The high number of informal vehicle sales makes it difficult to gauge the size of the vehicle fleet in the country. The country’s Federal Road Safety Corps said in mid-2016 that Nigeria had an estimated 10.6m registered vehicles on the road. There are still only 61 vehicles per 1000 people, just one-third of the global average. South Africa, by comparison, has 180 vehicles per 1000 people. Regardless, there is clear potential for new growth. According to Deloitte, Toyota was the market leader in new car sales, with a 29% share in 2014, followed by Hyundai (12%) and Kia (9%).
The country has hiked tariffs on the importation of new and used cars in hopes of strengthening the domestic manufacturing and assembly sector. This has had some success, with Ford beginning production of its Ranger light pickup on a new site near Lagos in November 2015. However, these higher duties resulted in a 55% decline in the number of new car sales, from 42,000 in 2014 to 18,800 in 2015.
Deloitte estimates that 250,000-300,000 second-hand cars are imported into the country annually, suggesting much higher levels of retail activity in the used and informal sector. According to Boulos AG Boulos, CEO of Boulos Group Nigeria, the illegal importation of vehicles in Nigeria is a major problem for the automotive industry. “While there have been serious efforts by Customs and security authorities to tackle the issue, much still needs to be done,” he told OBG.
To help stoke new car sales, dealers are looking to expand credit offerings. Commercial banks offer vehicle finance, but at interest rates above 20% per annum. Given that cars degrade particularly fast in Nigeria due to the tropical climate and poor road conditions, borrowing at high interest rates is unappealing.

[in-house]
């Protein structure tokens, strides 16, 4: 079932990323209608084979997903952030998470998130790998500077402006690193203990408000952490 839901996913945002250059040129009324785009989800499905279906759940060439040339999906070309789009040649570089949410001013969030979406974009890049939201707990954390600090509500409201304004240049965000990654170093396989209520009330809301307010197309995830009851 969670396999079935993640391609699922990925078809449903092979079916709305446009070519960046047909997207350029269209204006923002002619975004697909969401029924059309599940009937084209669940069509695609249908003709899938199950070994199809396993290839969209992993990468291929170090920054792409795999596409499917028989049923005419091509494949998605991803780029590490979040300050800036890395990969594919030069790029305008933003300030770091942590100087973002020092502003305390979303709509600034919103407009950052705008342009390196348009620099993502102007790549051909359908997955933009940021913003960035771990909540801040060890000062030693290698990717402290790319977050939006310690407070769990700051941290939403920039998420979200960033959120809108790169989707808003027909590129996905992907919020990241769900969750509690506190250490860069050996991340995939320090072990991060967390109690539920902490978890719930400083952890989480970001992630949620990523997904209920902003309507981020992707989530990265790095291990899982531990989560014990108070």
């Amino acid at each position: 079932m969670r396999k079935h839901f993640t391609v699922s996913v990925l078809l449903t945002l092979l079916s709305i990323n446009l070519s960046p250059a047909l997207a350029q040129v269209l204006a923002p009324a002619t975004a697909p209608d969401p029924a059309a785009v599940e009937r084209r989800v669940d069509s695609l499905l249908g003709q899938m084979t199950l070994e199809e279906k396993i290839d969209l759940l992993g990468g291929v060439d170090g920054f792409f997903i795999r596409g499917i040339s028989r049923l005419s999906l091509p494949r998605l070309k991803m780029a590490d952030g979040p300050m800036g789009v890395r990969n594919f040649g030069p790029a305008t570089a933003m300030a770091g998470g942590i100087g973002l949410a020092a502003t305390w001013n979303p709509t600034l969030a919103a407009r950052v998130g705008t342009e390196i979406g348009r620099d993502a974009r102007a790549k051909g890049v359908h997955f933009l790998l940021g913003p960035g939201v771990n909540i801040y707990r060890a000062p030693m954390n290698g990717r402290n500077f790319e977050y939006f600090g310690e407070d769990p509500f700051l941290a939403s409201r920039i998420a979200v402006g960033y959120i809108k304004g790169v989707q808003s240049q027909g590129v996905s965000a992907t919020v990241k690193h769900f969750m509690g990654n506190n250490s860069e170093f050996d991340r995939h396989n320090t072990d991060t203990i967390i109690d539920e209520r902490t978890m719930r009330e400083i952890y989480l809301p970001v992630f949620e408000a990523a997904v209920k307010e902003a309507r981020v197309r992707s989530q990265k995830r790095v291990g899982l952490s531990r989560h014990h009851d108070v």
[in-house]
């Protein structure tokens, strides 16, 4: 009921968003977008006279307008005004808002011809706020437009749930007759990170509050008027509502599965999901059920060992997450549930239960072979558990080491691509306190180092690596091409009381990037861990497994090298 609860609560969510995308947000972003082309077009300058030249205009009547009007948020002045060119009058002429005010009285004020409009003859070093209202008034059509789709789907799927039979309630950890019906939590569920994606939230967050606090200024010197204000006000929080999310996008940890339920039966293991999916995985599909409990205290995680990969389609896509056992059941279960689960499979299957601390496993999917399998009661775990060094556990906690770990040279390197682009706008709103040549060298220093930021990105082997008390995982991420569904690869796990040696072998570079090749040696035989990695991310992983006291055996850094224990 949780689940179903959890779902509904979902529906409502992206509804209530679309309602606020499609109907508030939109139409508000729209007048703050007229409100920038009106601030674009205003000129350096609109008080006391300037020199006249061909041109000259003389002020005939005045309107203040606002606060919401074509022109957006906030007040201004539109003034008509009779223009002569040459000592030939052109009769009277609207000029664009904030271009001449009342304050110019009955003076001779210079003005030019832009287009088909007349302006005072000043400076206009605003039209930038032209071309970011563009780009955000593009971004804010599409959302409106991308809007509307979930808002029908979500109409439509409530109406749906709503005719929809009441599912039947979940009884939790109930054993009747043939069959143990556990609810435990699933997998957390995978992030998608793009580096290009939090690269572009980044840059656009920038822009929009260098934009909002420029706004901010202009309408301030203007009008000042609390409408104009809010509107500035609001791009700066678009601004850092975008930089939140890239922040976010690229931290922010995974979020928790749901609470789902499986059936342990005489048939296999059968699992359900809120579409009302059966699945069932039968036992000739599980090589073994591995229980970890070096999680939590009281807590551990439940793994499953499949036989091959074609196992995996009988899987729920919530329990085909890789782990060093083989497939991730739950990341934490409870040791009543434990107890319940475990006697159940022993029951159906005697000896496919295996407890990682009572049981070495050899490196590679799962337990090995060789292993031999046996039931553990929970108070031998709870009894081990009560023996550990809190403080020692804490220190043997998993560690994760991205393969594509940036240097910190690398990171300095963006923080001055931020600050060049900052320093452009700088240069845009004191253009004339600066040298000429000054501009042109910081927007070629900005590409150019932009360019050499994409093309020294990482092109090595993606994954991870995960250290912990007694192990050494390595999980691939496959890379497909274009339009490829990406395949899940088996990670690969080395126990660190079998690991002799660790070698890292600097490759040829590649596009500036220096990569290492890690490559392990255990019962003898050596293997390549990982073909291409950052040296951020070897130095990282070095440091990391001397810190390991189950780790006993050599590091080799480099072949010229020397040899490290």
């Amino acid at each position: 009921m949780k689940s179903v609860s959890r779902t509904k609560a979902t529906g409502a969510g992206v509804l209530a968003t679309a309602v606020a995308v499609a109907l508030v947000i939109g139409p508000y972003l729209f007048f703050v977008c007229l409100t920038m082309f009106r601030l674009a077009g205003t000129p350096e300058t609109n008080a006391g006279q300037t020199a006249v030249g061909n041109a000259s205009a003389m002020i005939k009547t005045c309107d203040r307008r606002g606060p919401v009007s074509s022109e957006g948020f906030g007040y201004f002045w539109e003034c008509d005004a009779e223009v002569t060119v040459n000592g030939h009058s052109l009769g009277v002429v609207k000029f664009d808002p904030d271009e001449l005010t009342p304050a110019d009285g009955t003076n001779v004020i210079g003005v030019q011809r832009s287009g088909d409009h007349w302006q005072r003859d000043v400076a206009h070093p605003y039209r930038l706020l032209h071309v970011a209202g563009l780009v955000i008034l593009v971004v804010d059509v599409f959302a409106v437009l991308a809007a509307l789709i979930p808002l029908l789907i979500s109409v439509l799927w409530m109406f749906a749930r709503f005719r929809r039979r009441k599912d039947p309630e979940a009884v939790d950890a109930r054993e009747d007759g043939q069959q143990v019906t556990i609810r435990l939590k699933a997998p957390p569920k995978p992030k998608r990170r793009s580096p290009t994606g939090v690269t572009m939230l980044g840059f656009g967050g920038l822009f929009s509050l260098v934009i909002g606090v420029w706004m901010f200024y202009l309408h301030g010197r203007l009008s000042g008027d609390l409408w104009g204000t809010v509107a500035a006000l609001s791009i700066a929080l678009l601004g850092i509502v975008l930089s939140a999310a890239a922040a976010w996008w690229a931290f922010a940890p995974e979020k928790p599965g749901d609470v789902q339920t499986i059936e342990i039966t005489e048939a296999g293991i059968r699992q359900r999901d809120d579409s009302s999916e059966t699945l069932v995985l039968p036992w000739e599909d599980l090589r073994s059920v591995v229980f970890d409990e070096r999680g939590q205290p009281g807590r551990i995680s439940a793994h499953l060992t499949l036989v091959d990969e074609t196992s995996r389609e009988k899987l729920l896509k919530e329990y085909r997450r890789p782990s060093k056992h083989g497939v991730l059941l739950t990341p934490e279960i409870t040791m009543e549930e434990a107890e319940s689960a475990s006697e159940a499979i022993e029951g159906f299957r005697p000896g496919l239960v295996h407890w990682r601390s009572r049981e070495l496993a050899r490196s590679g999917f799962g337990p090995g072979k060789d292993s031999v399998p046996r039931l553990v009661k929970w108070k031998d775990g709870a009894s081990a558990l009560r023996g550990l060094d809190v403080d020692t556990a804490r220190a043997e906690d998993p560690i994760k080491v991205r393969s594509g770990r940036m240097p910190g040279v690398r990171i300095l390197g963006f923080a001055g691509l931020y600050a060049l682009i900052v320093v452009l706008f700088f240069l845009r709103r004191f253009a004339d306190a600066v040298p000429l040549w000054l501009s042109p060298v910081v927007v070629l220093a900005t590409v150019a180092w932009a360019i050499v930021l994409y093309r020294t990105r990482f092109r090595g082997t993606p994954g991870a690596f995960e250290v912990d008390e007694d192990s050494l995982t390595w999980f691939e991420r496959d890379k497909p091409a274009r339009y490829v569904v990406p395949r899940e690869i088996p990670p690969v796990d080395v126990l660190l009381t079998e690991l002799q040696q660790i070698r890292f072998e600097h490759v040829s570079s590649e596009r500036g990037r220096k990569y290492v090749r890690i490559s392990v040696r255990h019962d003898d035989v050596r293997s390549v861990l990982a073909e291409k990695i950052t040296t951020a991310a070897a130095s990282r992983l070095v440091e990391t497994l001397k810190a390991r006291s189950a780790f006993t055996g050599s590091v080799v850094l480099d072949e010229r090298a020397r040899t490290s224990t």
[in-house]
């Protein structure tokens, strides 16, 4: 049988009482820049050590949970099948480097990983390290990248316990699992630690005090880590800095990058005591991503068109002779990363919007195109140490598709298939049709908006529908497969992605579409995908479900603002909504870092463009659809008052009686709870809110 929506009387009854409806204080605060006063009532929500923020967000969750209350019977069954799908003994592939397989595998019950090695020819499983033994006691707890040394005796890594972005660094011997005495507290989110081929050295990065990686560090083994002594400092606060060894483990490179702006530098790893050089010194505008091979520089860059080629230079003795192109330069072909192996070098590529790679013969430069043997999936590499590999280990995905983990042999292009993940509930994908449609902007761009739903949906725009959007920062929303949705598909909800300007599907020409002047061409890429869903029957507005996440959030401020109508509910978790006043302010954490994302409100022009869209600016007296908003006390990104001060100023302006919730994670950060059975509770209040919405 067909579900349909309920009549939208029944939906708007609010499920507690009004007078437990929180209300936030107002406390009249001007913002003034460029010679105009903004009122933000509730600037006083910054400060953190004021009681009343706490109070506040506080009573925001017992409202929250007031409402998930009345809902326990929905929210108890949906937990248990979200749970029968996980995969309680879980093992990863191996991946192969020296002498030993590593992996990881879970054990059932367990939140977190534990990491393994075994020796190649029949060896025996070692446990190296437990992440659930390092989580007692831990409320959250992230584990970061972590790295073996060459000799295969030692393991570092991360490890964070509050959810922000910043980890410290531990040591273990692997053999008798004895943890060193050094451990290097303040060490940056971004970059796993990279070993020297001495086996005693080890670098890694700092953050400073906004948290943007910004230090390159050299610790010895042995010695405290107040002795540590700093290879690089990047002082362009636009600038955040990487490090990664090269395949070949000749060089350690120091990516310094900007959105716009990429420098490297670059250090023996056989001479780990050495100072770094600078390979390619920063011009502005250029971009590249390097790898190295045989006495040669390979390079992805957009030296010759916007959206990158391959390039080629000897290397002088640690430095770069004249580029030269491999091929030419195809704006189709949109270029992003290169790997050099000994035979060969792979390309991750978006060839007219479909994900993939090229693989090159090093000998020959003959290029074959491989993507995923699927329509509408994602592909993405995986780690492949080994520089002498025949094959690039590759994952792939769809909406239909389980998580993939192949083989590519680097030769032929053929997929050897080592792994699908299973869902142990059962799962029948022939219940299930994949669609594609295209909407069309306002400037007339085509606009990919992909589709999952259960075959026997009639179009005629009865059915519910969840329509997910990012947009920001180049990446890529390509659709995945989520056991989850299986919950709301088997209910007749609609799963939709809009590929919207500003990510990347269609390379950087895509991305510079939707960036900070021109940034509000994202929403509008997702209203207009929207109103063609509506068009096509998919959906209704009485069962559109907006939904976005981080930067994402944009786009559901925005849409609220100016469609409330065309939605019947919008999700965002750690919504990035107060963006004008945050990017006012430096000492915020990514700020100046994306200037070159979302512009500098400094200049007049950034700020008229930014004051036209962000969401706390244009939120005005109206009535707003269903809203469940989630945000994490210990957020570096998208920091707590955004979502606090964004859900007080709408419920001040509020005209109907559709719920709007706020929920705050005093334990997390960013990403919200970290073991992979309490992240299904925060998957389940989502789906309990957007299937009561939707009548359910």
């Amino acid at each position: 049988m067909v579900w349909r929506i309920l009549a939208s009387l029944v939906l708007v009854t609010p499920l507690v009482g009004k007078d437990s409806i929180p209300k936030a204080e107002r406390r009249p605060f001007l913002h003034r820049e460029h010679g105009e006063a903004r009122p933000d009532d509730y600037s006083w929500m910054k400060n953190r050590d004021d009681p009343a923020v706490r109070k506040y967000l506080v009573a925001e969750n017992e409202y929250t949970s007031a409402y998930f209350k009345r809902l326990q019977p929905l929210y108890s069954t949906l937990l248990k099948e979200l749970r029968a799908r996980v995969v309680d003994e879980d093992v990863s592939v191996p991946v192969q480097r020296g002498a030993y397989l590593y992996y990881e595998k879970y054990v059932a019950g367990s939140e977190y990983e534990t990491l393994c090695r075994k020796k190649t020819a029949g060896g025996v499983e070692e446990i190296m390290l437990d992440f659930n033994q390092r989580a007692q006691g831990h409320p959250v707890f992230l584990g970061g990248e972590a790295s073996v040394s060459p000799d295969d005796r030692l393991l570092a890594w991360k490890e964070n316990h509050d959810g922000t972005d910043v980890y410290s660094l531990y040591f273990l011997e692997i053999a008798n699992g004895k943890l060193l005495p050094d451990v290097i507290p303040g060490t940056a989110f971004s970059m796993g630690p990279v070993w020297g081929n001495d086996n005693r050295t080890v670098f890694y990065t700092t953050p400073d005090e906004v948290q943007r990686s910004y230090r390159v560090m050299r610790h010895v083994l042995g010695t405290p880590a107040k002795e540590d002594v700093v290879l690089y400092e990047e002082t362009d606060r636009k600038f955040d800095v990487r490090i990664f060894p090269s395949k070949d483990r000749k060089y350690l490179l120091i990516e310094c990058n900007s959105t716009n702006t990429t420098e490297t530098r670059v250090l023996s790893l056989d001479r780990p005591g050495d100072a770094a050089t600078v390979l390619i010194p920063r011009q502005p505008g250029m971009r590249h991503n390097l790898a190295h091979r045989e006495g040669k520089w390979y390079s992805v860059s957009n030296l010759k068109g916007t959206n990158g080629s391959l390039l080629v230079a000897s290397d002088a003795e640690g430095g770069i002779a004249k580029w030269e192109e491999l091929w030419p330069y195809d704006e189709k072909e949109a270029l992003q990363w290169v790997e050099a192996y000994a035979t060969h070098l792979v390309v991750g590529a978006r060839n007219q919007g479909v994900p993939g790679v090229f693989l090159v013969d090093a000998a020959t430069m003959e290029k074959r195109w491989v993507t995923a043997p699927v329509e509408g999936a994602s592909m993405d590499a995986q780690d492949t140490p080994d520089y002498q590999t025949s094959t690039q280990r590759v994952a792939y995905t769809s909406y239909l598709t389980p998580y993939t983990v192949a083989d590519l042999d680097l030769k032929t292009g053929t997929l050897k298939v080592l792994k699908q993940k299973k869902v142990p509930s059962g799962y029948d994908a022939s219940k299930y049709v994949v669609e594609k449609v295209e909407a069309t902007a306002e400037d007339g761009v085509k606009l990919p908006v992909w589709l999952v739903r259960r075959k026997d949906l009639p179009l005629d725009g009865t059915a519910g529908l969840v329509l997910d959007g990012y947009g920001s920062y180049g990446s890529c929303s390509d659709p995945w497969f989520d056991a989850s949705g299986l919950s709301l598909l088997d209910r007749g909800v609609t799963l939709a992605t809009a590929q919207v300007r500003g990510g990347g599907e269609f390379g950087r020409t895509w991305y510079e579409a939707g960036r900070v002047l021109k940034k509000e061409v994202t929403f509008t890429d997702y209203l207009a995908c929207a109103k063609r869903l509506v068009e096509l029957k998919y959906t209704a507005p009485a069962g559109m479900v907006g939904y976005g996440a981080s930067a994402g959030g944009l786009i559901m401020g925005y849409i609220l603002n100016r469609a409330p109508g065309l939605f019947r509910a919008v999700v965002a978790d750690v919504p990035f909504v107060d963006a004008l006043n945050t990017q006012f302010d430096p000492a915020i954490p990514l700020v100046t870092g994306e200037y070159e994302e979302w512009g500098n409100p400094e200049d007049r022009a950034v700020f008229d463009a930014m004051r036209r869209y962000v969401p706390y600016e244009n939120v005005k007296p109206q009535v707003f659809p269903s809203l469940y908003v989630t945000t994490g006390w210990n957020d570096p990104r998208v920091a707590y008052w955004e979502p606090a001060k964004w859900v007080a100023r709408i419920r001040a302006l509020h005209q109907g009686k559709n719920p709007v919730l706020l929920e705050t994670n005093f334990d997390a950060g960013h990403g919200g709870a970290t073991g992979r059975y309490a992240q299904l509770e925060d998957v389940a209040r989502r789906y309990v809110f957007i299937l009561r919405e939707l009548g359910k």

Thus, retailers are looking for alternatives. “We might try a leasing agency,” said Julian Hardy, managing director of Boulos Enterprises, a dealer and assembler of Suzuki products. “We would lease out a vehicle, take it back and refurbish it for resale or another lease. But we would need a tie-in with a bank to do this.”
Nigeria’s e-commerce spending was $550m in 2014, and could grow to an estimated $10bn by 2025, according to McKinsey Global Institute. The two market leaders are Jumia and Konga, both of which are Nigerian firms with a continental presence and a combined $400m in external investment from Europe and the US. Jumia, owned by Germany’s Rocket Internet, boosted its market value to over $1bn,thanks to a round of funding in 2016 that included investments from Goldman Sachs, French firm AXA and South Africa’s MTN. Additionally, online marketplaces have grown in popularity, as evidenced by the early success of Jiji.ng, which has over 4.6m visits per month.
Founded in 2014, the site serves as a platform for buyers and sellers via free online classified advertisements. Online grocery shopping is also expected to hold potential for investment, due to a lack of access to formal supermarkets in many areas. “The potential of e-commerce in Nigeria is enormous and, given the sheer size of the population, it is without parallel in Africa,” Juliet Anammah, CEO of Jumia, told OBG.
According to Adrian Naidoo, country manager for Nigeria at mill operations supplier Bühler Group, with the economy improving, many Nigerians in the diaspora are returning. “They are bringing with them their international experience and fresh ideas,” Naidoo told OBG. This could result in innovative new start-ups, as demand for online retail platforms grows.
Online retailing in Nigeria requires overcoming payment issues, as credit card penetration is limited and consumers are unlikely to pay in advance on faith. This means providers must offer cash-on-delivery options. “Digitalisation has not yet reached its full potential in the country, but there has been a significant proliferation of online delivery services,” Tunde Ogunrinde, managing director of Just Foods, told OBG.
Nigeria’s recent economic troubles have had an impact on the immediate prospects for retailers, but these challenges do not weaken the long-term potential of the sector thanks to the country’s tantalising demographics. While projections may be difficult given the inherent challenges of measuring the informal sector and predicting currency movements, the opportunity for significant growth remains clear.